Director: Joe Wright
Cast: Keira Knightley, James McAvoy, Saoirse Ronan, Brenda Blethyn
Plot: Fledgling writer Briony Tallis, as a 13-year-old, irrevocably changes the course of several lives when she accuses her older sister's lover of a crime he did not commit.
Genre: Drama / Mystery / Romance
Awards: Won 1 Oscar - Best Original Score. Nom. for 6 Oscars - Best Picture, Supporting Actress, Adapted Screenplay, Cinematography, Art Direction, Costume Design. Nom. for Golden Lion (Venice Film Festival).
Rating: M18 for disturbing war images, language and some sexuality.
IN RETROSPECT (Spoilers: NO)
Nominated for seven Oscars including Best Picture and Best Adapted Screenplay, Atonement is the second major literary adaptation of a novel by director Joe Wright after Pride and Prejudice (2005).
In my opinion, Atonement is an overrated British period romance drama. Just because it looks great, works like a Shakespearean play, and boasts a strong, talented main cast does not, by default, imply that the film is Oscar-worthy. While it deserves nominations in the technical categories, and is generally an impressive picture, Atonement is not as consistent as some of 2007's best films.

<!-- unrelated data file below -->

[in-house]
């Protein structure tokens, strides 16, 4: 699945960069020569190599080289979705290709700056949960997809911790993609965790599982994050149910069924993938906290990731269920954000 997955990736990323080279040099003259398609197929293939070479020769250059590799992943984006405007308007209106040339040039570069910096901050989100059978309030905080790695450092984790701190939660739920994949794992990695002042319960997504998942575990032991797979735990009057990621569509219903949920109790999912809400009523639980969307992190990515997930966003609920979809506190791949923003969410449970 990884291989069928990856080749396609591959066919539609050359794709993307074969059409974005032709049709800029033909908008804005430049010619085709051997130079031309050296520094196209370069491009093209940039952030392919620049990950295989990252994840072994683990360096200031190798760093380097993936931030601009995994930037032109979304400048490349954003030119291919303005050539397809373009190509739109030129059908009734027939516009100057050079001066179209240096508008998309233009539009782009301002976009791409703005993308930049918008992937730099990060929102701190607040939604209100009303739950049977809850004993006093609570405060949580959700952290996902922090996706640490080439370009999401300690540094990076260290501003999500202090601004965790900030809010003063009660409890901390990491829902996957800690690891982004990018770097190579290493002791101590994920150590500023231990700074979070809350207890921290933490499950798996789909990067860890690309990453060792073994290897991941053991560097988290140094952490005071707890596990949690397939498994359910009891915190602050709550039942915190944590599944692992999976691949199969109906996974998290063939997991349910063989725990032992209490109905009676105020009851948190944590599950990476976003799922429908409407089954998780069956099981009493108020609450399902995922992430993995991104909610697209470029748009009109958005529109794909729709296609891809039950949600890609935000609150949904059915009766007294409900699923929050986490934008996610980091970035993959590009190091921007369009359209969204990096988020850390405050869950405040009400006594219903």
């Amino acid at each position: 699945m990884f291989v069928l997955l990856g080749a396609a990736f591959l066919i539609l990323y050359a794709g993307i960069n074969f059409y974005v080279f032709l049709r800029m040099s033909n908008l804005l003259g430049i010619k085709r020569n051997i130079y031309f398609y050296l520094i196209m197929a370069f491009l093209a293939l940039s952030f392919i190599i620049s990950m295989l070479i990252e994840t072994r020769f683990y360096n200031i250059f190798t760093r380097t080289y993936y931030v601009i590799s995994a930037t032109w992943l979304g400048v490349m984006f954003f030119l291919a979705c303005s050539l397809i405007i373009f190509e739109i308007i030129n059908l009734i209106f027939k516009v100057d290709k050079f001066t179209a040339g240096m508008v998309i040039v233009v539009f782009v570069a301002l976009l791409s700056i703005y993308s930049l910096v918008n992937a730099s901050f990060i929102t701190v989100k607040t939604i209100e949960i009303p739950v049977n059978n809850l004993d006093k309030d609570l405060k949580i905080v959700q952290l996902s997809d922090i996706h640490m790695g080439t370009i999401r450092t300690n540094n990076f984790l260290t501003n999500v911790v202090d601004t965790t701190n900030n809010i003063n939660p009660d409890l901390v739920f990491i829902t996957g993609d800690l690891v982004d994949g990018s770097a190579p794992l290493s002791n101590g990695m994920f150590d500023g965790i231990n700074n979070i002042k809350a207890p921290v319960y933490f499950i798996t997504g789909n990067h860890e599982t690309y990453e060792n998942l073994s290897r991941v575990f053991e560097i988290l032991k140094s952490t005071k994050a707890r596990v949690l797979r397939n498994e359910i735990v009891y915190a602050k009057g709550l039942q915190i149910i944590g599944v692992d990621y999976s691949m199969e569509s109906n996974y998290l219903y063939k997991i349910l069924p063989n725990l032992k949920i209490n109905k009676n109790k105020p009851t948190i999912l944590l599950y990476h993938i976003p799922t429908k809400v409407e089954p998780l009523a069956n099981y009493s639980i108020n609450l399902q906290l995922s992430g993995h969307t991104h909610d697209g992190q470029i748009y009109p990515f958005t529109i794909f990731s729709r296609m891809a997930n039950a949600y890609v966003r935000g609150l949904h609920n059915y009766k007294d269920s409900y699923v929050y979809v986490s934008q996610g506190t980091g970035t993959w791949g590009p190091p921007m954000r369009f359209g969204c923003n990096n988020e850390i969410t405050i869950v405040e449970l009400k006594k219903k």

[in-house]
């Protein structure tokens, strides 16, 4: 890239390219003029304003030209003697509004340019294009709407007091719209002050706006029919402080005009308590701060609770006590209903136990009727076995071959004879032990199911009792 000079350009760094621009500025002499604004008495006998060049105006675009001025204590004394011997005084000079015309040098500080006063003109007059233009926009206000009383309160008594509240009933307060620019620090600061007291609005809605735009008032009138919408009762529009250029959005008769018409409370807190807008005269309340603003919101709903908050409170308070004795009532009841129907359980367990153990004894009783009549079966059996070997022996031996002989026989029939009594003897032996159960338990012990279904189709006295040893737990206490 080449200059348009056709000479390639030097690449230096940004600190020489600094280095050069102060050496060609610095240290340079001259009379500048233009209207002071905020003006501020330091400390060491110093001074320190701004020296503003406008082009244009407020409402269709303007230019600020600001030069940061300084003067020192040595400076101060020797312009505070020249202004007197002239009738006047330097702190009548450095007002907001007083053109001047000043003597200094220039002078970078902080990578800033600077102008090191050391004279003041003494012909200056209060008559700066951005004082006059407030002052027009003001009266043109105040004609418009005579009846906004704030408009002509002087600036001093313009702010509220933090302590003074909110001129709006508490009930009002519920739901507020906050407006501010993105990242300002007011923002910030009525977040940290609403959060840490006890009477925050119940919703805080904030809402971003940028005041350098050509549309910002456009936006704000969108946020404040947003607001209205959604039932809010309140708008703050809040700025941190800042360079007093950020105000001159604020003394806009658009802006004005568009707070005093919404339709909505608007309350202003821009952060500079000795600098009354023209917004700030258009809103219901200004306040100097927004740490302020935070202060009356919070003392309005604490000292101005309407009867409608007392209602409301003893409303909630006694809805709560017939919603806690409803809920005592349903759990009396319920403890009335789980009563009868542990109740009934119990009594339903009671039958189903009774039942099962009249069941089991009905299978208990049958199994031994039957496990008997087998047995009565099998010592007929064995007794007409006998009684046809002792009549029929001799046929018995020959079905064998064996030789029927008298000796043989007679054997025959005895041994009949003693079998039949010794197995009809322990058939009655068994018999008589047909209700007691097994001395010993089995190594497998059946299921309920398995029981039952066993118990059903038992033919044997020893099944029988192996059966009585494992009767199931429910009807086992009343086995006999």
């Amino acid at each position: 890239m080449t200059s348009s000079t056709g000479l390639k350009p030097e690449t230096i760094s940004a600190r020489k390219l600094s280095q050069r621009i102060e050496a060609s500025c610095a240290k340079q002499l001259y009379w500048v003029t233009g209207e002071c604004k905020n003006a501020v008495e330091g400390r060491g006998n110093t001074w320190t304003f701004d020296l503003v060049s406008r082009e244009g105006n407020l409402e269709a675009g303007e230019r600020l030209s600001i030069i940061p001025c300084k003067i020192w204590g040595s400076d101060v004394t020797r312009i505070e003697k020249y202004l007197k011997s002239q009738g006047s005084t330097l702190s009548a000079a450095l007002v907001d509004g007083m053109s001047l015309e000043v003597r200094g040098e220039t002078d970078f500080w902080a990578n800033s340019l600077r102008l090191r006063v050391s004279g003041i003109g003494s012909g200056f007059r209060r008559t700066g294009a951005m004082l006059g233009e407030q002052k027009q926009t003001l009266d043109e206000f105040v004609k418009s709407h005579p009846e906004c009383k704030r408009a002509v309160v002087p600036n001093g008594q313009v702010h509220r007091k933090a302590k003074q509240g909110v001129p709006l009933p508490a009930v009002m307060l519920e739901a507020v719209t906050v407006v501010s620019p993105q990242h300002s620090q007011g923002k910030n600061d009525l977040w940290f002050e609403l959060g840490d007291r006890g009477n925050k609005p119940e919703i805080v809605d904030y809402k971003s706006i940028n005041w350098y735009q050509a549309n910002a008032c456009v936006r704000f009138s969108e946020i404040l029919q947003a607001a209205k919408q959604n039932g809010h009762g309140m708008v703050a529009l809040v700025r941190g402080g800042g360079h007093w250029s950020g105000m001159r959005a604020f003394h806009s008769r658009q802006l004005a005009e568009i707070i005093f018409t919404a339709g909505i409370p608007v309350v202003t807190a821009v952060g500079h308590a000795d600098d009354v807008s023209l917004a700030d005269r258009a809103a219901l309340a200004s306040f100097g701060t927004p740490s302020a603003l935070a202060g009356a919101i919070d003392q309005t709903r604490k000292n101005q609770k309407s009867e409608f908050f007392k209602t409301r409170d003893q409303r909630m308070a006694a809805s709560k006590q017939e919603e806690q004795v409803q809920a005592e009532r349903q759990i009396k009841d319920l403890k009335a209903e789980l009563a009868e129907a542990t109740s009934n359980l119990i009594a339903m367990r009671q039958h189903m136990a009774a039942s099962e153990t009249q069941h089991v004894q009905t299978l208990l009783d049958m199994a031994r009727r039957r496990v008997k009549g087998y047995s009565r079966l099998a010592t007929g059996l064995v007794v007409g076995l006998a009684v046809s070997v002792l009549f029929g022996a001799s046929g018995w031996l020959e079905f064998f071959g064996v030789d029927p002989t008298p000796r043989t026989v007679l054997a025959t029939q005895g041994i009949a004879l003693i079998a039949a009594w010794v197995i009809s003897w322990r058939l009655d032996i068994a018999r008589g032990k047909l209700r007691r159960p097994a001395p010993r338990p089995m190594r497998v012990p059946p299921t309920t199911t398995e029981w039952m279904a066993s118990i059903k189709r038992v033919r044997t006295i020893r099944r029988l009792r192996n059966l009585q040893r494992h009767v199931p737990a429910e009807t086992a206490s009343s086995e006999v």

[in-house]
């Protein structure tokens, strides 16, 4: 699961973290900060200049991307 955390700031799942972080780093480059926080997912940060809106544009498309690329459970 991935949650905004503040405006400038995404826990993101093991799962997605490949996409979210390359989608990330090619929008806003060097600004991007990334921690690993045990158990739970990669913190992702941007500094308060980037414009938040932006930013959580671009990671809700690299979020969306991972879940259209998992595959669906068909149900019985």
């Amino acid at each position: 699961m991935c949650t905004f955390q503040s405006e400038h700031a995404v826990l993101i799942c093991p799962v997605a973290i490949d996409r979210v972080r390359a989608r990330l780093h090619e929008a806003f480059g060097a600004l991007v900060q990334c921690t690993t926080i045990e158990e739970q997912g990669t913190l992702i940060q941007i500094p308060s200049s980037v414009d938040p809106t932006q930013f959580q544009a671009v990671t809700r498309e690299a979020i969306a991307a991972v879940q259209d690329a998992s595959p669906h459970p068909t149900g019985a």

Atonement is a motion picture of two halves. The first hour is thoroughly enjoyable; the story centers around three characters - Briony, Cecilia, Robbie - whose portrayals by Saoirse Ronan, Keira Knightley, James McAvoy respectively are excellent.
The screenplay is written in such a way that it incorporates the flashback technique, which is vital for the film because certain scenes are seen from differing points of view and maturity level, and are such interpreted in an entirely different context.
Furthermore, through the use of the sound of a typewriter, Oscar-winning composer Dario Marianelli manages effectively to bring about sudden changes in pacing by varying the - 'tuck, tuck-tuck, tuck-tuck-tuck' - rhythm along with the editing. All these elements make the first half a seductively thrilling one.
Unfortunately, the second hour is a far cry from the first. We witness a dramatic drop in quality of acting (mainly the fault of the supporting cast), a less-tightly structured storyline, and a director unsure of the film's final objectives.
Atonement starts its decline after Romola Garai takes over young Ronan for the role of Briony. In fact, the role of Briony is very crucial to the film; to ask three different actresses (especially when the final two's acting capabilities are not up to the task) to take such a demanding role is suicidal.
If not for Knightley and McAvoy, great visuals and art direction, Atonement would have fared worse than Michael Clayton (2007), which I feel is the year's most ridiculous Best Picture nominee.
Verdict: Marred by inconsistencies in acting, this well-produced British romance drama has its fair share of great moments.
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